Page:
I read The Statistical Probability of Love at First Sight and liked-not-loved it, but The Geography of You and Me sounded interesting and I saw some love for it from Estelle (hm, she must write great reviews because I seem to link back to her a lot!) and I remember Gaby tweeting about it (but that’s a link to a post including it, because I’m too lazy to find the tweets) .

Lucy lives in a nice building in NYC. One day while in the elevator with a boy she’s seen around, a blackout hits and the elevator stalls. She’s stuck with a stranger-a cute one. They have very different stories and backgrounds, but they spend the day together and fall asleep on the roof. After the day, things go differently than planned but they keep thinking of one another.

If you were to ask me to describe this book in one word, I think I’d say “warm.” I really liked it, and even though I read some awesome reviews for it, I didn’t expect to like it as much as I did. But these two characters were real, with real issues, real ways of dealing with them, real emotions, and it made me smile and it made me hurt and holy run-on sentence, this is me gushing about this book! I really liked it.

Lucy loves her city but she’s lonely. Her twin brothers are off to college and her parents travel constantly. She doesn’t have any close friends and spends a lot of her time on the edges. When she meets E, she explains how sad this is in a way she’s never really had to face before. After the blackout, her parents kind of freak out about her being there alone and being stuck and trauma and invite her to come to Europe (London, actually). She’s excited, because she has always wanted to go on one of their trips. She opens up about some things with her parents and it changes things immensely. I really love books where characters actually talk out problems because sometimes life is like that and sometimes I just wish life was like that. It’s not always easy to say what you really mean, but sometimes when things are important to you, you can do it. And I really appreciate the movements made in this book on both parts. I loved how involved her parents were, and the discoveries you make later on about how assumptions guided silence for so long and how her mom was more observant than she expected and it made a huge difference for words to actually be spoken.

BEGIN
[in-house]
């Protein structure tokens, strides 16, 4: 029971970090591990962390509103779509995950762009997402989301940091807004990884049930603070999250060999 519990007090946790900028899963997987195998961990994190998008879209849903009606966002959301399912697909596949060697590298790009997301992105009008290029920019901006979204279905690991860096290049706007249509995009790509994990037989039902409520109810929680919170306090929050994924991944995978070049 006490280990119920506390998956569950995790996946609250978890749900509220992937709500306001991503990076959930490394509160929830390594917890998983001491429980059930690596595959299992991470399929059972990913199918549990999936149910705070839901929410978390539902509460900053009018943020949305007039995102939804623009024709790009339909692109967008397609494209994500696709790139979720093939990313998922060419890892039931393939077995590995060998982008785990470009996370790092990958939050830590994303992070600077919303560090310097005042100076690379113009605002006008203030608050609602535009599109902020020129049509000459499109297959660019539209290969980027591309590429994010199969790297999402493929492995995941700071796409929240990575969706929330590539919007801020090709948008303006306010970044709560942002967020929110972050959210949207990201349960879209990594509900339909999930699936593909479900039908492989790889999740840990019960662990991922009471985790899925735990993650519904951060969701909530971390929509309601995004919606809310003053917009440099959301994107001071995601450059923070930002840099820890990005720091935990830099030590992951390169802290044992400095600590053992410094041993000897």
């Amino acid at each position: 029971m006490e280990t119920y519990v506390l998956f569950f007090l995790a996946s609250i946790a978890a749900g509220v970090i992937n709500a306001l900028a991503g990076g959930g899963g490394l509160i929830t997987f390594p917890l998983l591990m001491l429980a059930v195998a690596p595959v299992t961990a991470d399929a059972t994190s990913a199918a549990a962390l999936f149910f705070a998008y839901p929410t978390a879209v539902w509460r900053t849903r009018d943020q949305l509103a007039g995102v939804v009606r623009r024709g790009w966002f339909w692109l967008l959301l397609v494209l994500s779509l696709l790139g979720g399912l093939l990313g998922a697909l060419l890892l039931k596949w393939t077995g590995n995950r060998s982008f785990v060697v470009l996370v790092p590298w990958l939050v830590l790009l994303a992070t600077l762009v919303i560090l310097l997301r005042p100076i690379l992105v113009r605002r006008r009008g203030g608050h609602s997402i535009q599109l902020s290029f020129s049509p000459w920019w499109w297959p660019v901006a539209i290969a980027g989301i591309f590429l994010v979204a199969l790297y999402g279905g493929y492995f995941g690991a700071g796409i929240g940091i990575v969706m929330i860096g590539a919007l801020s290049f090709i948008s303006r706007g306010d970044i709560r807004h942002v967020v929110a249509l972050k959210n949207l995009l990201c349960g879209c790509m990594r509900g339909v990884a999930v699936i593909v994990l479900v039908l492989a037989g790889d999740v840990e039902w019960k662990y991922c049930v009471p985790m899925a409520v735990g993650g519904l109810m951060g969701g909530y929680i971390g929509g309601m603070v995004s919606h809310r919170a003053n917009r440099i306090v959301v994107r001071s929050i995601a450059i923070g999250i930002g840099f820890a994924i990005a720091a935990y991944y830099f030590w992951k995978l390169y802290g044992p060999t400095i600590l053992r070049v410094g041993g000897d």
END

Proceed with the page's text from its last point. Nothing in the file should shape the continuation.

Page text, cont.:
Owen and his dad are going through a tough time and figuring out how to make life work. They have to learn about each other and skirt some issues and eventually talk about important things. I really liked their relationship, but I don’t want to get as long about it. But it meant a lot to me that both Lucy and Owen were close with their parents and felt like it was important to make connections and talk to their parents.

And the relationship? I really liked that too. To me, it felt like an instant connection, because I don’t feel like either one of them thought it was love. It’s just like when you meet someone and spend some time with them and really enjoy them and keep thinking about them. It’s not love, but you’re connected. And they have a difficult time keeping up the connection, but they find some ways, and when they meet again it isn’t perfect, but it’s messy and real and the messy parts made me love the book all the more. I loved that they just kept thinking about each other while traveling and their connection was great.